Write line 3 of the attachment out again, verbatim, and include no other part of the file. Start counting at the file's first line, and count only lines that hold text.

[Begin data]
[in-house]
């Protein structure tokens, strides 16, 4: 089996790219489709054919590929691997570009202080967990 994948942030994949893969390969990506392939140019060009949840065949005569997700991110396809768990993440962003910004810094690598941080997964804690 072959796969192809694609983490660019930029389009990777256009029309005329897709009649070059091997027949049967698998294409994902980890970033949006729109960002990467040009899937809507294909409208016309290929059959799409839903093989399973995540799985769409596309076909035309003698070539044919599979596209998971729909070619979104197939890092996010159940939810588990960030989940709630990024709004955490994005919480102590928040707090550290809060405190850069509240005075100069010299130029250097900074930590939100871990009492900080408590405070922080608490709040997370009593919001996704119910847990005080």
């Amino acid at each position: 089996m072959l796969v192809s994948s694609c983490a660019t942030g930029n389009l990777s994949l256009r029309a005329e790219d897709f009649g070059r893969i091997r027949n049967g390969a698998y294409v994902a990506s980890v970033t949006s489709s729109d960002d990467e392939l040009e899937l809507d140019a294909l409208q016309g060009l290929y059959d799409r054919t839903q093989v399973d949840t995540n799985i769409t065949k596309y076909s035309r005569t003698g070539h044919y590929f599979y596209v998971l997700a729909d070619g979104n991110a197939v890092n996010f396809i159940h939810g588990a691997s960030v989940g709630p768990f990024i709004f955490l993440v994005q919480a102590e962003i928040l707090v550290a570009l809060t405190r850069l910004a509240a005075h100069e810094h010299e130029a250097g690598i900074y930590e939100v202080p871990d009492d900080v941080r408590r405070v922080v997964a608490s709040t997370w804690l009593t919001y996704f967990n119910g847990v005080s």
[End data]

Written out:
């Amino acid at each position: 089996m072959l796969v192809s994948s694609c983490a660019t942030g930029n389009l990777s994949l256009r029309a005329e790219d897709f009649g070059r893969i091997r027949n049967g390969a698998y294409v994902a990506s980890v970033t949006s489709s729109d960002d990467e392939l040009e899937l809507d140019a294909l409208q016309g060009l290929y059959d799409r054919t839903q093989v399973d949840t995540n799985i769409t065949k596309y076909s035309r005569t003698g070539h044919y590929f599979y596209v998971l997700a729909d070619g979104n991110a197939v890092n996010f396809i159940h939810g588990a691997s960030v989940g709630p768990f990024i709004f955490l993440v994005q919480a102590e962003i928040l707090v550290a570009l809060t405190r850069l910004a509240a005075h100069e810094h010299e130029a250097g690598i900074y930590e939100v202080p871990d009492d900080v941080r408590r405070v922080v997964a608490s709040t997370w804690l009593t919001y996704f967990n119910g847990v005080s």